Here’s how Chase’s carbon intensity commitments work: Imagine you are the CEO of an oil firm. Your company owns 1,000 oil wells. You receive a $10 billion loan from Chase. You use that loan to buy 400 additional oil wells and 400 windmills. This means you are digging up and burning more oil than ever before; your overall contributions to climate change have gone up significantly. But because you are now also profiting from wind power, the “carbon intensity” of your company has gone down — an accounting trick that allows your oil company to expand oil production and banks like Chase to meet their greenwashed climate targets.
During COP26, Morgan Stanley became the second U.S. bank to release 2030 climate targets, announcing a plan to slash emissions in the energy, auto and manufacturing sectors. Unfortunately, Morgan Stanley’s targets are only a half-step better than Chase’s.
The press release announcing Morgan Stanley’s 2030 targets claims that the company’s targets are based on the International Energy Agency’s (IEA) Net Zero by 2050 pathway. However, a key part of the IEA’s recommendations was that “there is no need for investment in new fossil fuel supply in our net zero pathway.” Unsurprisingly, a promise from Morgan Stanley, the world’s largest funder of new LNG terminals, to immediately end support for the expansion of the oil and gas industry was not forthcoming.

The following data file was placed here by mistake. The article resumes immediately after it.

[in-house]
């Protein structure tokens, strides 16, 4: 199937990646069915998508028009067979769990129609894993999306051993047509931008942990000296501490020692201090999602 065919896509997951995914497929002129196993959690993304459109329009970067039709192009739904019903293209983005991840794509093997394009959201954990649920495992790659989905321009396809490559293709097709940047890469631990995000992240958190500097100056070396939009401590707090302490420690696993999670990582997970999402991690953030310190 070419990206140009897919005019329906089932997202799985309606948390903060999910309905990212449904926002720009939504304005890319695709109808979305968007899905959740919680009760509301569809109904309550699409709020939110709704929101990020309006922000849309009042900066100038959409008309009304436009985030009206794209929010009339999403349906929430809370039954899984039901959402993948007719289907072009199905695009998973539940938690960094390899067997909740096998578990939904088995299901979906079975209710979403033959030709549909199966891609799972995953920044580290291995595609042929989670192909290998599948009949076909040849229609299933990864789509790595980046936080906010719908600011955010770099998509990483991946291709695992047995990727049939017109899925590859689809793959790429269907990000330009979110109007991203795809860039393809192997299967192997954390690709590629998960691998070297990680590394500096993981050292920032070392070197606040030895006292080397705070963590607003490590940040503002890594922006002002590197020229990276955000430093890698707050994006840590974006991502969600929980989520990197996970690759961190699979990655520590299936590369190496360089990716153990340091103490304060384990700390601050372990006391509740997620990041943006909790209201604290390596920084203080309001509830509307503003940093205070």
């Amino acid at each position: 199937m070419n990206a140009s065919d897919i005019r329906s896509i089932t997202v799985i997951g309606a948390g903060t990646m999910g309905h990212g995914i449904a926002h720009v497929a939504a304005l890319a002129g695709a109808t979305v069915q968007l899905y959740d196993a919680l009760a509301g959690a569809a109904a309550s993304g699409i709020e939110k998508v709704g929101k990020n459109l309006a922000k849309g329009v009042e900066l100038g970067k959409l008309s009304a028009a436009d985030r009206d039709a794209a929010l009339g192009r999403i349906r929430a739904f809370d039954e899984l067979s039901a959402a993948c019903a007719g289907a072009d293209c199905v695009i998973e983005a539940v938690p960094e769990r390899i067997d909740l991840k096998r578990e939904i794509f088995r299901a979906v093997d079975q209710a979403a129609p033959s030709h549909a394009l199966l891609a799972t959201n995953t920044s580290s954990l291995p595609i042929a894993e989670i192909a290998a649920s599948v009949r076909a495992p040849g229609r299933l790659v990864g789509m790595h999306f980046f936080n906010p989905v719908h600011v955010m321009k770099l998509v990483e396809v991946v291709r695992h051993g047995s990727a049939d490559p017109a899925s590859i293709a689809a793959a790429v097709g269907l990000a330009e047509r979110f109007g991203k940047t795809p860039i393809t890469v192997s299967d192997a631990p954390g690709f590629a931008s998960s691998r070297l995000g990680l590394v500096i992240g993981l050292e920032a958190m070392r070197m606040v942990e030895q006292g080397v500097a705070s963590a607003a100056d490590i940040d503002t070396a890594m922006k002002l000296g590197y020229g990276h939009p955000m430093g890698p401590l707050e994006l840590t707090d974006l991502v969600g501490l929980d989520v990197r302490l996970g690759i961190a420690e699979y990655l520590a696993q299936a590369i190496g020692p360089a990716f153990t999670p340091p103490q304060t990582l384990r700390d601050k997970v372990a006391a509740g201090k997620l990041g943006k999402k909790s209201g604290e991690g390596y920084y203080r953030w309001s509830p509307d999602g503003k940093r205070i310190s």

Given the collective failures of Carney, Chase and Morgan Stanley, it’s understandable that many activists denounced COP26 as nothing more than a “greenwashing festival.” This failure also makes it clear that we need the federal government to regulate financial institutions that are unwilling to do what’s necessary to curtail catastrophic climate change.
There have been some small first steps toward reigning in Wall Street’s ability to wreck our climate. In May 2021, President Biden issued the first-ever Executive Order on Climate-Related Financial Risk, directing federal regulators to analyze and mitigate the risk that climate change poses to the economy.
In response, the Financial Stability Oversight Council (FSOC), the federal government’s most powerful financial regulator, released a report outlining what the climate crisis should mean for the financial sector. Unfortunately, although FSOC affirmed that U.S. financial regulators do, in fact, have the authority and obligation to address the climate crisis, it failed in several key regards. Most importantly, the report didn’t even mention that U.S. banks are actively driving the climate crisis by financing the continued expansion of the fossil fuel industry.
Of greater hope is the Fossil Free Finance Act. Introduced by Representatives Mondaire Jones, Rashida Tlaib and Ayanna Pressley last fall, the Fossil Free Finance Act would prohibit the funding of new fossil fuel projects by 2022 and the funding of all fossil fuel projects by 2030. It is legislation that meets the scale and urgency of the climate challenge — which is, of course, exactly what is required.
Yet so far, only 22 Members of Congress have signed on to co-sponsor the Fossil Free Finance Act. If our elected officials are at all serious about addressing the climate crisis, that number must grow dramatically in 2022.